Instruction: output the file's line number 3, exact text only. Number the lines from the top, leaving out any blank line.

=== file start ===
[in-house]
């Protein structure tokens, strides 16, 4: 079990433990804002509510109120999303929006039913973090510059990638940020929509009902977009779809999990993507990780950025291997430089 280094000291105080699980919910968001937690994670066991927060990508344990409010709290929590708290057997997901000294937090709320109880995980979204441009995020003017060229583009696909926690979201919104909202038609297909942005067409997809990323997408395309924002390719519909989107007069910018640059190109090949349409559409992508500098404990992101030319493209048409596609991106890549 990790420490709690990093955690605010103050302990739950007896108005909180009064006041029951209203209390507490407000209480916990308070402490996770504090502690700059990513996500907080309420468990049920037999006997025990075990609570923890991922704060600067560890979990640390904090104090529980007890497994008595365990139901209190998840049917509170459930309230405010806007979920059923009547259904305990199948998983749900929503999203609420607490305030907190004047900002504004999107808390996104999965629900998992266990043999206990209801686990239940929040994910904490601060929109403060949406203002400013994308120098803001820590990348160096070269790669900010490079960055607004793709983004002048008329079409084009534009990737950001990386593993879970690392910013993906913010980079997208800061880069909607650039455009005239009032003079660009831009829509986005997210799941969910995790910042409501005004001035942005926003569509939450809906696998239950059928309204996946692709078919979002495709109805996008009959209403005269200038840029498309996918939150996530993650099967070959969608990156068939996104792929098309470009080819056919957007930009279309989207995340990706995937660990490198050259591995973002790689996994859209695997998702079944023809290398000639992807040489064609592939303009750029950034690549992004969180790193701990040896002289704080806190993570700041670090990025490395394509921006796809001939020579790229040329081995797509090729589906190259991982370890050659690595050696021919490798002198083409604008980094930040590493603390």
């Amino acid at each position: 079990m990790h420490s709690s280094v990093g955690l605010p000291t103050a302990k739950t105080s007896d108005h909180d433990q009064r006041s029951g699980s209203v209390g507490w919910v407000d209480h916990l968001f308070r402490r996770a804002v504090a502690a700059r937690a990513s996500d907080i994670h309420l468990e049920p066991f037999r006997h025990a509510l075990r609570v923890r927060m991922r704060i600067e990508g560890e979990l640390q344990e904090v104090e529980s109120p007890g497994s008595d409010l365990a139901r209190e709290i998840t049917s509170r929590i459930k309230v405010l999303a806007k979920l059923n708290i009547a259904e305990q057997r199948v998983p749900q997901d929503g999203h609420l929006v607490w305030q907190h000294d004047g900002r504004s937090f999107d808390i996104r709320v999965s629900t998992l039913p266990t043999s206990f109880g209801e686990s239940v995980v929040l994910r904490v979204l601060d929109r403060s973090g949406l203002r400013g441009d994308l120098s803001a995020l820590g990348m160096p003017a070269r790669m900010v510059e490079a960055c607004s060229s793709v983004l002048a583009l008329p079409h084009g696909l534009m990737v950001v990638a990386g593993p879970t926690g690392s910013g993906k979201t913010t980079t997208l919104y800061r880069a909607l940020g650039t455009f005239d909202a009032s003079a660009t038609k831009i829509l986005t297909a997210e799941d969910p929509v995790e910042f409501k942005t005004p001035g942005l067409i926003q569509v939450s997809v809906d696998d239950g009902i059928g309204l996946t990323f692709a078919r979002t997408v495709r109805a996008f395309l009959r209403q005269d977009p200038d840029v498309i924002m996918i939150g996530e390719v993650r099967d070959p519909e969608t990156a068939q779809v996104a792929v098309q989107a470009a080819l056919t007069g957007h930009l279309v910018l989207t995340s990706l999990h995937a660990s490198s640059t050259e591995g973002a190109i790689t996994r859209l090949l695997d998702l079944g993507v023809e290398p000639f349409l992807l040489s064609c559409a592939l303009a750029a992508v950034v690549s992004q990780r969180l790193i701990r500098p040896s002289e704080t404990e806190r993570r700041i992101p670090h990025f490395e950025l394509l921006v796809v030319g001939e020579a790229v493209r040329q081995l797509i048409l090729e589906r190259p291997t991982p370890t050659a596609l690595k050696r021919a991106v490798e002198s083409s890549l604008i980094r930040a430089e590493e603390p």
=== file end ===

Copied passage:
């Amino acid at each position: 079990m990790h420490s709690s280094v990093g955690l605010p000291t103050a302990k739950t105080s007896d108005h909180d433990q009064r006041s029951g699980s209203v209390g507490w919910v407000d209480h916990l968001f308070r402490r996770a804002v504090a502690a700059r937690a990513s996500d907080i994670h309420l468990e049920p066991f037999r006997h025990a509510l075990r609570v923890r927060m991922r704060i600067e990508g560890e979990l640390q344990e904090v104090e529980s109120p007890g497994s008595d409010l365990a139901r209190e709290i998840t049917s509170r929590i459930k309230v405010l999303a806007k979920l059923n708290i009547a259904e305990q057997r199948v998983p749900q997901d929503g999203h609420l929006v607490w305030q907190h000294d004047g900002r504004s937090f999107d808390i996104r709320v999965s629900t998992l039913p266990t043999s206990f109880g209801e686990s239940v995980v929040l994910r904490v979204l601060d929109r403060s973090g949406l203002r400013g441009d994308l120098s803001a995020l820590g990348m160096p003017a070269r790669m900010v510059e490079a960055c607004s060229s793709v983004l002048a583009l008329p079409h084009g696909l534009m990737v950001v990638a990386g593993p879970t926690g690392s910013g993906k979201t913010t980079t997208l919104y800061r880069a909607l940020g650039t455009f005239d909202a009032s003079a660009t038609k831009i829509l986005t297909a997210e799941d969910p929509v995790e910042f409501k942005t005004p001035g942005l067409i926003q569509v939450s997809v809906d696998d239950g009902i059928g309204l996946t990323f692709a078919r979002t997408v495709r109805a996008f395309l009959r209403q005269d977009p200038d840029v498309i924002m996918i939150g996530e390719v993650r099967d070959p519909e969608t990156a068939q779809v996104a792929v098309q989107a470009a080819l056919t007069g957007h930009l279309v910018l989207t995340s990706l999990h995937a660990s490198s640059t050259e591995g973002a190109i790689t996994r859209l090949l695997d998702l079944g993507v023809e290398p000639f349409l992807l040489s064609c559409a592939l303009a750029a992508v950034v690549s992004q990780r969180l790193i701990r500098p040896s002289e704080t404990e806190r993570r700041i992101p670090h990025f490395e950025l394509l921006v796809v030319g001939e020579a790229v493209r040329q081995l797509i048409l090729e589906r190259p291997t991982p370890t050659a596609l690595k050696r021919a991106v490798e002198s083409s890549l604008i980094r930040a430089e590493e603390p």